Amazon gets its own AirPods: The company’s version of wireless earbuds is called Puget and it doubles as a Fitbit. And it’s going to be way cheaper than the Apple variety at $100. We can all look like ass****s now. (CNBC)

The healing properties of celery juice: are a big fat lie—and it is being peddled by a self-professed "Medical Medium" with 2 million Insta followers and another 3.4 million on Facebook. And his website lists endorsements from the likes of Novak Djokovic, Robert De Niro and Pharell Williams. Also: he’s written for Goop. Of course he has. (BBC)


A  very cool sustainability event in Bangalore: Be sure to check out the day-long ‘Sustainability Switch’ event at Sly Granny in Indira Nagar. It is being organised by Broadsheet subscriber Elvina Halli and includes a pop up bazaar featuring awesome indie organic brands. And at an evening panel, a lineup of excellent speakers will discuss the inventive ways their companies are weaving in sustainability into architecture, design and lifestyle. It all happens tomorrow, Thursday, September 26. Event details are here.


Your daily quota of sunshine items: include the following:

  • This teenager from Uttarakhand who is one among sixteen kids—along with Greta Thunberg—who have filed a legal complaint with the United Nations. The allegation: their governments’ failure to fight climate change is a violation of their rights as children.

  • This new study that proves that cats are as attached to their owners as dogs and children.

  • This lovely and very noisy conversation between a dog and a two-year old with epilepsy who hasn’t yet learned to speak.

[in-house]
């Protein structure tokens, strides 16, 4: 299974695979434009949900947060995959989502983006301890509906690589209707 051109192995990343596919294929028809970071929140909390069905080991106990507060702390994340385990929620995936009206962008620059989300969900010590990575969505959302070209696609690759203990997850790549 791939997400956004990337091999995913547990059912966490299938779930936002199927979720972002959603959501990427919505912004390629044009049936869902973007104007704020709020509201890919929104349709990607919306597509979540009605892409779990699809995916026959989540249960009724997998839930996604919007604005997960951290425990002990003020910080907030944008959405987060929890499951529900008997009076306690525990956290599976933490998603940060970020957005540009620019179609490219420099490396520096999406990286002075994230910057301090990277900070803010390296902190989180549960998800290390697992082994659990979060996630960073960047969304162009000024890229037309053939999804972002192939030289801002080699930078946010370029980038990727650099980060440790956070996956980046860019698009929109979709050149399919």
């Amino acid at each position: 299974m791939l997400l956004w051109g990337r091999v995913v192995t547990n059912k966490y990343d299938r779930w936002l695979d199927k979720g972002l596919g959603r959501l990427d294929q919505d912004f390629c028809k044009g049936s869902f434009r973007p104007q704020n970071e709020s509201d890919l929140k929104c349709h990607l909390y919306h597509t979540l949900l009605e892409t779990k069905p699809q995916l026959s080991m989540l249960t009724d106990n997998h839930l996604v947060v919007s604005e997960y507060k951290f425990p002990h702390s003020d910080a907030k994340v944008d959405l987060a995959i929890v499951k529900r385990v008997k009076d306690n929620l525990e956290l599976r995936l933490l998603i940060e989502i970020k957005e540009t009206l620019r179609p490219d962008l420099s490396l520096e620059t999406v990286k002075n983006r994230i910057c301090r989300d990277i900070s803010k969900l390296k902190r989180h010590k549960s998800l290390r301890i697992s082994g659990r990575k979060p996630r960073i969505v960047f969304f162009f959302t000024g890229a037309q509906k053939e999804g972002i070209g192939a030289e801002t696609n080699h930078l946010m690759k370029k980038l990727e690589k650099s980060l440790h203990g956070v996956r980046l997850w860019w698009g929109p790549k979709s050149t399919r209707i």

• The hilarious TOI headline which, umm, captures the bromance between Trump and Modi.

  • Wanna know why your damn shoelaces keep untying themselves? Here you go.

  • For grammar nerds: a funny and indisputable argument in favour of the oxford comma.

  • The great news that Japanese curry is coming soon to Delhi. Yup, the Japanese do curry.

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Everything we don't know about human desire

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There’s no ifs or butts about it

Take a stroll through Butt Con, a convention celebrating the glories of our backside in every way possible—including a ten-foot pink balloon in “the shape of a voluptuous rump.”  This essay is both amusing and thoughtful as it considers the human butt—and the shame, taboos and fetishes associated with it.

Read: Consider the Butt | The Paris Review

Sex, Love etc 2

A new word to capture dating hell

As though ‘orbiting’, ‘benching’ and ‘breadcrumbing’ weren’t sufficient to convey the many mind-f***s of dating, we now have a new entrant: ‘soft ghosting’. Is it like ghosting but nicer? Or just more passive aggressive and crazy-making? Click through to find out.

Read: Oh Crap, Now We Have To Worry About Being ‘Soft Ghosted’ | HuffPost